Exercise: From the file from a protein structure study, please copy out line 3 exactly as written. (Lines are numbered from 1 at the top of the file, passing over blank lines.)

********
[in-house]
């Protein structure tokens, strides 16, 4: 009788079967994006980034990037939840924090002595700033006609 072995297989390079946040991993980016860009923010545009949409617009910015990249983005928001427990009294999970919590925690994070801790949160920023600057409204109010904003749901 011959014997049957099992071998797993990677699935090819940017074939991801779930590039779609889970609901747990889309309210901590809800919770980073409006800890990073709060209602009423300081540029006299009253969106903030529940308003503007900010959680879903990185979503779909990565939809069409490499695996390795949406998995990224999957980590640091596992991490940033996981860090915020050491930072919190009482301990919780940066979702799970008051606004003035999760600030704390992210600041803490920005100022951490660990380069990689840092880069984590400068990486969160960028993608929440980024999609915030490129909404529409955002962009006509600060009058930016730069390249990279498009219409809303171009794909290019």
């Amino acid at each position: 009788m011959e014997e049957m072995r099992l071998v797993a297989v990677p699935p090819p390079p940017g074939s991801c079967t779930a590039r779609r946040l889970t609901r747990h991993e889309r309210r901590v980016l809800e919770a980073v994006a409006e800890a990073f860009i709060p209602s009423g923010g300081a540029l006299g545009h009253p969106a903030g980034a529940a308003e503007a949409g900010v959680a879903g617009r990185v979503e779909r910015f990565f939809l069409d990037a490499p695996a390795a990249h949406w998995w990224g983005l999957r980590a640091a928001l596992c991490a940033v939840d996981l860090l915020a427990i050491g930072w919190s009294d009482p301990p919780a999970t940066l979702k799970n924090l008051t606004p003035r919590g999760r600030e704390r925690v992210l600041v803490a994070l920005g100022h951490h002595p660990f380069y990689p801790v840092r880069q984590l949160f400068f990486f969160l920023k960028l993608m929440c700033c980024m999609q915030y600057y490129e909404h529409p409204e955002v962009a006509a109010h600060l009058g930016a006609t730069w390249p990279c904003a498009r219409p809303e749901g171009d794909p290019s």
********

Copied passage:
């Amino acid at each position: 009788m011959e014997e049957m072995r099992l071998v797993a297989v990677p699935p090819p390079p940017g074939s991801c079967t779930a590039r779609r946040l889970t609901r747990h991993e889309r309210r901590v980016l809800e919770a980073v994006a409006e800890a990073f860009i709060p209602s009423g923010g300081a540029l006299g545009h009253p969106a903030g980034a529940a308003e503007a949409g900010v959680a879903g617009r990185v979503e779909r910015f990565f939809l069409d990037a490499p695996a390795a990249h949406w998995w990224g983005l999957r980590a640091a928001l596992c991490a940033v939840d996981l860090l915020a427990i050491g930072w919190s009294d009482p301990p919780a999970t940066l979702k799970n924090l008051t606004p003035r919590g999760r600030e704390r925690v992210l600041v803490a994070l920005g100022h951490h002595p660990f380069y990689p801790v840092r880069q984590l949160f400068f990486f969160l920023k960028l993608m929440c700033c980024m999609q915030y600057y490129e909404h529409p409204e955002v962009a006509a109010h600060l009058g930016a006609t730069w390249p990279c904003a498009r219409p809303e749901g171009d794909p290019s």